Within the context of monetary policy and the Federal Reserve Board, how does an active policy differ from a passive policy?
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There are very important fundamental distinctions between active and passive approaches or polices when the Federal Reserve Board is contemplating modifications to the existing monetary policy.
The Federal Reserve Board is a small group of individuals who meet to establish monetary policies according to the prevailing or projected economic conditions for the country as a whole. Interest rates can be adjusted upward or downward depending upon the Board's assessment of near-term inflationary trends, or upon its determination of longer term requirements. Some of the options, or "tools," available to it are well-established procedures that function almost like a checklist of actions to be taken under certain conditions, and may include doing nothing at all. The common demoninator is the commitment to follow or coordinate with the fiscal policies established by other parts of the government responsible for tax policy. This set of established options is referred to as "passive policy." Passive policy, being something of a preapproved checklist of procedures, is usually considered the lower-risk approach to making adjustments to monetary supply. It also minimizes the direct influence on monetary policy of the individual members of the Board, as the checklist existed before their appointments, and will exist long after their terms expire.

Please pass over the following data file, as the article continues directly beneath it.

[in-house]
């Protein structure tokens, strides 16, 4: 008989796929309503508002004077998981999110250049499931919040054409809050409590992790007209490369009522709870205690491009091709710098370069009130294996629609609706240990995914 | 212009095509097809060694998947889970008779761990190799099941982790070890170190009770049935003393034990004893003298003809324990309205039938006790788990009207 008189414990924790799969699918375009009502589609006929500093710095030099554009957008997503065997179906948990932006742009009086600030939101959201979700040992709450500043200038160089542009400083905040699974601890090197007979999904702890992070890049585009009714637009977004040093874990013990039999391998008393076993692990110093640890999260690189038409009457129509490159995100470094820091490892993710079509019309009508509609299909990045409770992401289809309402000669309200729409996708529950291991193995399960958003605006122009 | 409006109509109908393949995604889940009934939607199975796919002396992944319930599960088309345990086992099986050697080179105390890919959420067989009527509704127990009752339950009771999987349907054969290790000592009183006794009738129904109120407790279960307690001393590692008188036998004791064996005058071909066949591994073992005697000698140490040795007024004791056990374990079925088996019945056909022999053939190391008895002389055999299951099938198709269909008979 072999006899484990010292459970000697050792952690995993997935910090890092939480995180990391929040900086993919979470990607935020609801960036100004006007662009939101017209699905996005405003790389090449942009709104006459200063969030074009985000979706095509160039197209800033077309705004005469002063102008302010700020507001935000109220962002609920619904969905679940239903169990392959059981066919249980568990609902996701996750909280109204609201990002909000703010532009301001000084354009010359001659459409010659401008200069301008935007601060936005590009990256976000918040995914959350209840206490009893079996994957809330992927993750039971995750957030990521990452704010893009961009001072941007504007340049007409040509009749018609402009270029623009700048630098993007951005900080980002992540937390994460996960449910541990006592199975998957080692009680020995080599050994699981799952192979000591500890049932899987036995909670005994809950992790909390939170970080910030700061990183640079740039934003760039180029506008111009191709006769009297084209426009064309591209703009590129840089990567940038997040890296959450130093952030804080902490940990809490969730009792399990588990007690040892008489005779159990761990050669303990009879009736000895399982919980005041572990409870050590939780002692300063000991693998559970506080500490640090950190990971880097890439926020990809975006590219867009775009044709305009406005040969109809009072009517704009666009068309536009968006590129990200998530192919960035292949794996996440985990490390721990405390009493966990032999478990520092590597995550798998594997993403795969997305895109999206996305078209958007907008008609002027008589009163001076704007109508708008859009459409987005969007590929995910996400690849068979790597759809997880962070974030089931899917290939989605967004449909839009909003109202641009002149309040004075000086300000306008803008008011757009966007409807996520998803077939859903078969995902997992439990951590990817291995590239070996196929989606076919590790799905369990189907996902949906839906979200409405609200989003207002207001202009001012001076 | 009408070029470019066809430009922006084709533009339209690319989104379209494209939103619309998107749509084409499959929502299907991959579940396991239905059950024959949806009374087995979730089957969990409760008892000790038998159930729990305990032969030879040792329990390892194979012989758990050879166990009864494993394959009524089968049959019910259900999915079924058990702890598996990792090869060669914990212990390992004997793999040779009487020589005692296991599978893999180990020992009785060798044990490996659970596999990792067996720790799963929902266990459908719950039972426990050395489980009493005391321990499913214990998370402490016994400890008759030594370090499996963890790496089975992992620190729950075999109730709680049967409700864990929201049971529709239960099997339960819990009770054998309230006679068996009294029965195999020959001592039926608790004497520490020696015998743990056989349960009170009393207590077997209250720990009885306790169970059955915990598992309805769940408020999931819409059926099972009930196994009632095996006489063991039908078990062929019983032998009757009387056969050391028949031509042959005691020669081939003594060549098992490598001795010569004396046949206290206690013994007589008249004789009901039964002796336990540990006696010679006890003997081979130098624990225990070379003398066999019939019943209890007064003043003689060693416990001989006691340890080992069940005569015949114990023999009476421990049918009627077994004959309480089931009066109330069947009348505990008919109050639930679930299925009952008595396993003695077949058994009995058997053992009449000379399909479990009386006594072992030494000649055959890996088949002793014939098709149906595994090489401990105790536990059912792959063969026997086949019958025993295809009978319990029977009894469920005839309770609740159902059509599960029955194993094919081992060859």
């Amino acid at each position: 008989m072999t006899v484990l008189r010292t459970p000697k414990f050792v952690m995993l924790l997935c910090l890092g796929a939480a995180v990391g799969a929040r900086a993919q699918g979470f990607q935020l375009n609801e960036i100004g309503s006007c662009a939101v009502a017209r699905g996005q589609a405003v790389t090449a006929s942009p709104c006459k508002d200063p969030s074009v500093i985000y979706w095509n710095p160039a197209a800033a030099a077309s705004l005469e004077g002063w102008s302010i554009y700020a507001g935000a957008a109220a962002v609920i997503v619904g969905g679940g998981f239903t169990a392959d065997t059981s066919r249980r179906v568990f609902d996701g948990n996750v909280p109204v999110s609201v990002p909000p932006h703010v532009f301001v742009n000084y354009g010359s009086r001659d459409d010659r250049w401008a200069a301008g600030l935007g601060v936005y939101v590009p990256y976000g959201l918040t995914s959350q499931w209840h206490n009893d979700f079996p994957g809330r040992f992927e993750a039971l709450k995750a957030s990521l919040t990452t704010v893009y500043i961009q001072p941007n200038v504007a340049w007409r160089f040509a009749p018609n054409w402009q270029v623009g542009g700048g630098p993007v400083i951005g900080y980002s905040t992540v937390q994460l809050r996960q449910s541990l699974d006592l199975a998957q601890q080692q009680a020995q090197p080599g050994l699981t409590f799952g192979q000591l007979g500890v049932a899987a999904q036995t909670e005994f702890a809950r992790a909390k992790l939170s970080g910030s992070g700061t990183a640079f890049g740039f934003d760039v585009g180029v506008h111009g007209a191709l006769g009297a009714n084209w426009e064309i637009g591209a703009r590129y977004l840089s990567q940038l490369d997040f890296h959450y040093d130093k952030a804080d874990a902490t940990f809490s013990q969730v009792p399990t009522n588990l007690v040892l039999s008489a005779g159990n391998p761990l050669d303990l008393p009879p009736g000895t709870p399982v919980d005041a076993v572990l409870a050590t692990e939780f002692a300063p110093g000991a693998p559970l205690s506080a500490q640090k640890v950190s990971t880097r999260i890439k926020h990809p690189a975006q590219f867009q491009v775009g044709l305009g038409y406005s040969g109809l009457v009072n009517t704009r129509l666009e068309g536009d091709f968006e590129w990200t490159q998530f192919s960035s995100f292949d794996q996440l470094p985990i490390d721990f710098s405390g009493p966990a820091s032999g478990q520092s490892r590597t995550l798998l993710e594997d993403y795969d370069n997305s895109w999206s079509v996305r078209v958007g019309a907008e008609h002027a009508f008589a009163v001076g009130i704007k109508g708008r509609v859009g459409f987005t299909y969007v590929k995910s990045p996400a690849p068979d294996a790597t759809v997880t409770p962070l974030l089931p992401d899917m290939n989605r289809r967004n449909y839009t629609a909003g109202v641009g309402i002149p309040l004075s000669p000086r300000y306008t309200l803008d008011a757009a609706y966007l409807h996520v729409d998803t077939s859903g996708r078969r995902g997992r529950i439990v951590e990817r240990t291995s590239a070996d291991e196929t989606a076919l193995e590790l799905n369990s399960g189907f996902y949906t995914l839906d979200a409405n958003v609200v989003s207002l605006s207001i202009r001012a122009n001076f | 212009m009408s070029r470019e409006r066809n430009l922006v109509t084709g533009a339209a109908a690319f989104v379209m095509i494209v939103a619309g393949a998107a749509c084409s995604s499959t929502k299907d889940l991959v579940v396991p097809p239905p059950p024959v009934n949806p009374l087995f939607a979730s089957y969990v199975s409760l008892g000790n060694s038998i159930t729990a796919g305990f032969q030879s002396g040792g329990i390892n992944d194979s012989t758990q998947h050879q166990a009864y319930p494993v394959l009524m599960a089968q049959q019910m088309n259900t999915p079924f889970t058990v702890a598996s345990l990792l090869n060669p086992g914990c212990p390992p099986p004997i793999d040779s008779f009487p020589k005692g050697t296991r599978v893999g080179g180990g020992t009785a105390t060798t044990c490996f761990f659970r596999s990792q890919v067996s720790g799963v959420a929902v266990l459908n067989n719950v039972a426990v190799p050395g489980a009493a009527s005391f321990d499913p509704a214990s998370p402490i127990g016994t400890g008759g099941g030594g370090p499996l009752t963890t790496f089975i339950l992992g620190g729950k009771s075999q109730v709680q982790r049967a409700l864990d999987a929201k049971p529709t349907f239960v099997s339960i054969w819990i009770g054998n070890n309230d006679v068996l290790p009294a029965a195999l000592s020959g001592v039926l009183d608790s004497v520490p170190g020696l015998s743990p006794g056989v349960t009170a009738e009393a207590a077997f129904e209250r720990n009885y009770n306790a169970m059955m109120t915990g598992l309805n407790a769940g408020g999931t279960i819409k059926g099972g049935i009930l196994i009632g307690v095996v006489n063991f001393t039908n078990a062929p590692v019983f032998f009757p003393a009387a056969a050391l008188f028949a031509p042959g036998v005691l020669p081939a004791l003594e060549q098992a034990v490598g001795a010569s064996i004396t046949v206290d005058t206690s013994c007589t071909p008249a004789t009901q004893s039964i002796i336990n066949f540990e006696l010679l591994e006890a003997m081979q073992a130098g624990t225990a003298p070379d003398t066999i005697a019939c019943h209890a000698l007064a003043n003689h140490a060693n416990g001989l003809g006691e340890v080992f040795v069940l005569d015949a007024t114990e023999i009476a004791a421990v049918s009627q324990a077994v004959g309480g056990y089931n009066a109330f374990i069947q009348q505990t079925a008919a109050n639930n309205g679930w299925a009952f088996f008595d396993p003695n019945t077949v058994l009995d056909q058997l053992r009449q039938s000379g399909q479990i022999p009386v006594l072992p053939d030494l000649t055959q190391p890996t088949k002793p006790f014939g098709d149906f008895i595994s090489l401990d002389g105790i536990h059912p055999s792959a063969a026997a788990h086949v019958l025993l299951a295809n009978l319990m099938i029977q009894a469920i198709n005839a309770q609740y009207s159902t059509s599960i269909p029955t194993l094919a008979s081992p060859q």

In contrast, "active policy" refers to the practice on the part of the Federal Reserve Board of exercising greater levels of discretion in how its members respond to economic conditions. Board members are less constrained in how they implement policies with regard to addressing existing rates of inflation or in how they propose to prepare for future rates of inflation, and are less tied to fiscal policies established outside of the Federal Reserve.
The dynamics of how fiscal and monetary policies are established are complex, and involve many players, including the congressional committees with jurisdication over tax issues, the Department of the Treasury, and the National Economic Council within the Office of the President.
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